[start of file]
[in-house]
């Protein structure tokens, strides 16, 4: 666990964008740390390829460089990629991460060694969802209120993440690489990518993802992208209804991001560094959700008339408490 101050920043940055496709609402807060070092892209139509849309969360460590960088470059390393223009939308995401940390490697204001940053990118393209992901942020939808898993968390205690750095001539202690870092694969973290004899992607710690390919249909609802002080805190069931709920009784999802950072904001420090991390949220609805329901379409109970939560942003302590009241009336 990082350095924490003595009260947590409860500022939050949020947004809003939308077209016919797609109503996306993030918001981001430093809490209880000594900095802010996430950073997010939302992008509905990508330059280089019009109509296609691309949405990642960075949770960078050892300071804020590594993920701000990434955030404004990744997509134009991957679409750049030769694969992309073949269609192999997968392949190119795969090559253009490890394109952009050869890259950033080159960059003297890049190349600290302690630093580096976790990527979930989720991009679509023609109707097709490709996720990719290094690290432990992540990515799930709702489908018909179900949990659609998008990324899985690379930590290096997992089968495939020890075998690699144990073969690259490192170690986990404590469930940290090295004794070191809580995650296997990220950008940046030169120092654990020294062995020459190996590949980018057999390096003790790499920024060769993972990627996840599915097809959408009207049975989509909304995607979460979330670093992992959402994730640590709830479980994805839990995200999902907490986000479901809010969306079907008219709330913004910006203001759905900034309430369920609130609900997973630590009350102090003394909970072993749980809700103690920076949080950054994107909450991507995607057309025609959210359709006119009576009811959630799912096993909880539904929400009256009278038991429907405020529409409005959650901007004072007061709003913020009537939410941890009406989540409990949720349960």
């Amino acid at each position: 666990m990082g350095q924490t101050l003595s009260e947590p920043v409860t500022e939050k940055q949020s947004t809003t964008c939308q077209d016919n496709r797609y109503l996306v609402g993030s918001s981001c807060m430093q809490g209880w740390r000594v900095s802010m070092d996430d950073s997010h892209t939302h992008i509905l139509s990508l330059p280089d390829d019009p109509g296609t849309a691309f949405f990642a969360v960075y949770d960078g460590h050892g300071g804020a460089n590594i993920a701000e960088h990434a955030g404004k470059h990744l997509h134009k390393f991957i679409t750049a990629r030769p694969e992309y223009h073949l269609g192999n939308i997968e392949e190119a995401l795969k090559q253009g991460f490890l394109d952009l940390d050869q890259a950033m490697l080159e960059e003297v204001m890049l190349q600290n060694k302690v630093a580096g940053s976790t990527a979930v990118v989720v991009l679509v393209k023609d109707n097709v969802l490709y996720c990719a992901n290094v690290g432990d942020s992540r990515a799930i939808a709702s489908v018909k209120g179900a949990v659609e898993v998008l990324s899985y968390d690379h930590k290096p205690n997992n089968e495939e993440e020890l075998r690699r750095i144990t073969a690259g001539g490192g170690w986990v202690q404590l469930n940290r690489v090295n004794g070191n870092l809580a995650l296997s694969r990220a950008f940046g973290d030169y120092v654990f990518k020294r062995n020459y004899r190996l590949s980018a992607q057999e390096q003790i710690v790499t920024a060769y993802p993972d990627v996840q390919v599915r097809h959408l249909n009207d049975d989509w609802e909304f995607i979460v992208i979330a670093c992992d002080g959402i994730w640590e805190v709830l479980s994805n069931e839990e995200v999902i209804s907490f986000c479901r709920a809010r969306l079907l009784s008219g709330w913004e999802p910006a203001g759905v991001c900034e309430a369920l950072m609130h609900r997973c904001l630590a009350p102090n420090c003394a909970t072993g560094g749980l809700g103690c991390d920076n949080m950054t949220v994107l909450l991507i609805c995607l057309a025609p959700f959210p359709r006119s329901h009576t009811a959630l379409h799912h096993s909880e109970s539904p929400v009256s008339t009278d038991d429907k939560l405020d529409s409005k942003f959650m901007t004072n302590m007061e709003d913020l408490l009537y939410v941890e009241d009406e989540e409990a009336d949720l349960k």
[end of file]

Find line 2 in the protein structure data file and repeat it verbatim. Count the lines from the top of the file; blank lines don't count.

């Protein structure tokens, strides 16, 4: 666990964008740390390829460089990629991460060694969802209120993440690489990518993802992208209804991001560094959700008339408490 101050920043940055496709609402807060070092892209139509849309969360460590960088470059390393223009939308995401940390490697204001940053990118393209992901942020939808898993968390205690750095001539202690870092694969973290004899992607710690390919249909609802002080805190069931709920009784999802950072904001420090991390949220609805329901379409109970939560942003302590009241009336 990082350095924490003595009260947590409860500022939050949020947004809003939308077209016919797609109503996306993030918001981001430093809490209880000594900095802010996430950073997010939302992008509905990508330059280089019009109509296609691309949405990642960075949770960078050892300071804020590594993920701000990434955030404004990744997509134009991957679409750049030769694969992309073949269609192999997968392949190119795969090559253009490890394109952009050869890259950033080159960059003297890049190349600290302690630093580096976790990527979930989720991009679509023609109707097709490709996720990719290094690290432990992540990515799930709702489908018909179900949990659609998008990324899985690379930590290096997992089968495939020890075998690699144990073969690259490192170690986990404590469930940290090295004794070191809580995650296997990220950008940046030169120092654990020294062995020459190996590949980018057999390096003790790499920024060769993972990627996840599915097809959408009207049975989509909304995607979460979330670093992992959402994730640590709830479980994805839990995200999902907490986000479901809010969306079907008219709330913004910006203001759905900034309430369920609130609900997973630590009350102090003394909970072993749980809700103690920076949080950054994107909450991507995607057309025609959210359709006119009576009811959630799912096993909880539904929400009256009278038991429907405020529409409005959650901007004072007061709003913020009537939410941890009406989540409990949720349960």